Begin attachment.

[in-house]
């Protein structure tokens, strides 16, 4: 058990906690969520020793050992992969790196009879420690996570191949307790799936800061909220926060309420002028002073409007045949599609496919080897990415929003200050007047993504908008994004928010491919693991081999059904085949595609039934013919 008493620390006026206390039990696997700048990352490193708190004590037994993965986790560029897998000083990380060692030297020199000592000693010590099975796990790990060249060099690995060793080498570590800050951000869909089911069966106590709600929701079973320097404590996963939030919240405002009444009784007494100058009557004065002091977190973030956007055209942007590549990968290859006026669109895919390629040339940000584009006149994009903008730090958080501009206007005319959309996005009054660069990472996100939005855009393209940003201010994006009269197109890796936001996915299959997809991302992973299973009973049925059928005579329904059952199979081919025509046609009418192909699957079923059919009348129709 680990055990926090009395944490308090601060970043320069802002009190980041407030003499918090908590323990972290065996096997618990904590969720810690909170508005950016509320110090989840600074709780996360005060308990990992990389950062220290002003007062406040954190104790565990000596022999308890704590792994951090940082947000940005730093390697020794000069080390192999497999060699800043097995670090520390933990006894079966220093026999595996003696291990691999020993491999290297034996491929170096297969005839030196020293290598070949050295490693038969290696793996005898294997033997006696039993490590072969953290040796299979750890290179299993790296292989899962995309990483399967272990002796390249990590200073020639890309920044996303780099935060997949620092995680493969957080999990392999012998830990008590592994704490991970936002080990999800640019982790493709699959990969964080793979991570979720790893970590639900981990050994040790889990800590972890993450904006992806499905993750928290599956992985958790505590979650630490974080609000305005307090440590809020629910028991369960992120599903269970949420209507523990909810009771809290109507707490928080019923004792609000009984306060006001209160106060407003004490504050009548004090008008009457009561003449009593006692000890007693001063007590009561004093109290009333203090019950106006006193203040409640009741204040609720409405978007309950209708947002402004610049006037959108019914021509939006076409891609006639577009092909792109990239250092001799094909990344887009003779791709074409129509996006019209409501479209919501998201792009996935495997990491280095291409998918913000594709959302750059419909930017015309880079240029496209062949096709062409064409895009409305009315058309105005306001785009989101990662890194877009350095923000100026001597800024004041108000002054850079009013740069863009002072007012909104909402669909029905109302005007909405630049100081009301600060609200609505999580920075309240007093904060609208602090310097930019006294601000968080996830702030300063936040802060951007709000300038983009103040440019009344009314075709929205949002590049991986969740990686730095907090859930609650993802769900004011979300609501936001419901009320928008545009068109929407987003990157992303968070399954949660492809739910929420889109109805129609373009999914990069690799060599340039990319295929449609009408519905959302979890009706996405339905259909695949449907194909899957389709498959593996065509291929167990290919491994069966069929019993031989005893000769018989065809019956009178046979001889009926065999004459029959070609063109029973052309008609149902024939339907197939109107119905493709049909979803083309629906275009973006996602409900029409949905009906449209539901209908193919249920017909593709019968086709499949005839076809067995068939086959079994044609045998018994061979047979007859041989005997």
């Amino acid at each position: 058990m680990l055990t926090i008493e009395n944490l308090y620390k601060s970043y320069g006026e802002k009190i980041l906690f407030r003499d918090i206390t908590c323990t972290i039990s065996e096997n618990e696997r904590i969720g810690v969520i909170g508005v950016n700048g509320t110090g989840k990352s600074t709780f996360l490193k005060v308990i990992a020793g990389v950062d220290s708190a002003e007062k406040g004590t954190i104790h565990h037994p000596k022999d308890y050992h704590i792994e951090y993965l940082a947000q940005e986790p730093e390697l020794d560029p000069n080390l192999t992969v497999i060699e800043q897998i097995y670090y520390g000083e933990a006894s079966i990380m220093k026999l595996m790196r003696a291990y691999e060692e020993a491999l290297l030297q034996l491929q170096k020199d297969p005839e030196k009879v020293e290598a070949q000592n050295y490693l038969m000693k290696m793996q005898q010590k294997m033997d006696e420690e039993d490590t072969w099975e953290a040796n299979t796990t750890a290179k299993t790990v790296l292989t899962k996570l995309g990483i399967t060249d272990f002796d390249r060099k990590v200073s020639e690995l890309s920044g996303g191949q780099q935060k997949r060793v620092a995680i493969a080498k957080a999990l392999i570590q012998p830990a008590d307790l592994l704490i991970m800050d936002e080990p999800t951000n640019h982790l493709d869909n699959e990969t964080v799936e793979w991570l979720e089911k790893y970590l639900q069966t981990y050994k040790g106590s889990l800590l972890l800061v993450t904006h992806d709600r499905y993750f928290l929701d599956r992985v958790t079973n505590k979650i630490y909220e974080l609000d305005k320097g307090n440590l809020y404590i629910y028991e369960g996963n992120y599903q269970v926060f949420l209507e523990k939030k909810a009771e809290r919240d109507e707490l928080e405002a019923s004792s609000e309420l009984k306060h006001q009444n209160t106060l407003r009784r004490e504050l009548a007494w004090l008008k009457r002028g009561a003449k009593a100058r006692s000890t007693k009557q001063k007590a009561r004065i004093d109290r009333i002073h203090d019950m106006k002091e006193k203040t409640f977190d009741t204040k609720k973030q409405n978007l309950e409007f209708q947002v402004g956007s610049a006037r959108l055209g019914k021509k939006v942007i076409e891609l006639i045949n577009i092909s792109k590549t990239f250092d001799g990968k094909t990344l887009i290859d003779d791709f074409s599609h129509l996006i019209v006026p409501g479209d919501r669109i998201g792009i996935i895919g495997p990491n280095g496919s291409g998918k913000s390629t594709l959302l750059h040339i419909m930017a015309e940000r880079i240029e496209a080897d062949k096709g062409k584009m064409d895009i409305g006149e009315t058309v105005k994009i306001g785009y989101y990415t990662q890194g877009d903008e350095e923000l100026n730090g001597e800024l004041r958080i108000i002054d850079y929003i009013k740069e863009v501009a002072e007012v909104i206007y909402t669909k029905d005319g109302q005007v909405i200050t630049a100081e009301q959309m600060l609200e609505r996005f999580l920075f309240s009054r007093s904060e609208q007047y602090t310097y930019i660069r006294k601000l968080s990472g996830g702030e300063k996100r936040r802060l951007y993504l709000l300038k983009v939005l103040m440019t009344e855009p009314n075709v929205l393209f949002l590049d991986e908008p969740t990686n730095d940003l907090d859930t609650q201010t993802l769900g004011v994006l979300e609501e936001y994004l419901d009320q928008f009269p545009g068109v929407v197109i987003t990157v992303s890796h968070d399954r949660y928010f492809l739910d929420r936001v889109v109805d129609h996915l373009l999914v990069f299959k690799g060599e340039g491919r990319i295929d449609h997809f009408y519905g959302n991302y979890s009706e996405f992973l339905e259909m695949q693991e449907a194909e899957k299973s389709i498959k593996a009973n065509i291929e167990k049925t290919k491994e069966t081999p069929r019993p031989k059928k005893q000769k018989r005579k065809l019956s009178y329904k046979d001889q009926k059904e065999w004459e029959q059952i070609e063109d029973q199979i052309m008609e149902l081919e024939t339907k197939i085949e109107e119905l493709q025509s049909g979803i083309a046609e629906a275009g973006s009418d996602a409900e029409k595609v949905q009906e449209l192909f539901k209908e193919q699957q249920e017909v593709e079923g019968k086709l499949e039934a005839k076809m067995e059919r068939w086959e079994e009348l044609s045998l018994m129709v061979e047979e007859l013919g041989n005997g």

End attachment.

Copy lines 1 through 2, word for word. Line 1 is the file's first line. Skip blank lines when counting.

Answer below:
[in-house]
């Protein structure tokens, strides 16, 4: 058990906690969520020793050992992969790196009879420690996570191949307790799936800061909220926060309420002028002073409007045949599609496919080897990415929003200050007047993504908008994004928010491919693991081999059904085949595609039934013919 008493620390006026206390039990696997700048990352490193708190004590037994993965986790560029897998000083990380060692030297020199000592000693010590099975796990790990060249060099690995060793080498570590800050951000869909089911069966106590709600929701079973320097404590996963939030919240405002009444009784007494100058009557004065002091977190973030956007055209942007590549990968290859006026669109895919390629040339940000584009006149994009903008730090958080501009206007005319959309996005009054660069990472996100939005855009393209940003201010994006009269197109890796936001996915299959997809991302992973299973009973049925059928005579329904059952199979081919025509046609009418192909699957079923059919009348129709 680990055990926090009395944490308090601060970043320069802002009190980041407030003499918090908590323990972290065996096997618990904590969720810690909170508005950016509320110090989840600074709780996360005060308990990992990389950062220290002003007062406040954190104790565990000596022999308890704590792994951090940082947000940005730093390697020794000069080390192999497999060699800043097995670090520390933990006894079966220093026999595996003696291990691999020993491999290297034996491929170096297969005839030196020293290598070949050295490693038969290696793996005898294997033997006696039993490590072969953290040796299979750890290179299993790296292989899962995309990483399967272990002796390249990590200073020639890309920044996303780099935060997949620092995680493969957080999990392999012998830990008590592994704490991970936002080990999800640019982790493709699959990969964080793979991570979720790893970590639900981990050994040790889990800590972890993450904006992806499905993750928290599956992985958790505590979650630490974080609000305005307090440590809020629910028991369960992120599903269970949420209507523990909810009771809290109507707490928080019923004792609000009984306060006001209160106060407003004490504050009548004090008008009457009561003449009593006692000890007693001063007590009561004093109290009333203090019950106006006193203040409640009741204040609720409405978007309950209708947002402004610049006037959108019914021509939006076409891609006639577009092909792109990239250092001799094909990344887009003779791709074409129509996006019209409501479209919501998201792009996935495997990491280095291409998918913000594709959302750059419909930017015309880079240029496209062949096709062409064409895009409305009315058309105005306001785009989101990662890194877009350095923000100026001597800024004041108000002054850079009013740069863009002072007012909104909402669909029905109302005007909405630049100081009301600060609200609505999580920075309240007093904060609208602090310097930019006294601000968080996830702030300063936040802060951007709000300038983009103040440019009344009314075709929205949002590049991986969740990686730095907090859930609650993802769900004011979300609501936001419901009320928008545009068109929407987003990157992303968070399954949660492809739910929420889109109805129609373009999914990069690799060599340039990319295929449609009408519905959302979890009706996405339905259909695949449907194909899957389709498959593996065509291929167990290919491994069966069929019993031989005893000769018989065809019956009178046979001889009926065999004459029959070609063109029973052309008609149902024939339907197939109107119905493709049909979803083309629906275009973006996602409900029409949905009906449209539901209908193919249920017909593709019968086709499949005839076809067995068939086959079994044609045998018994061979047979007859041989005997």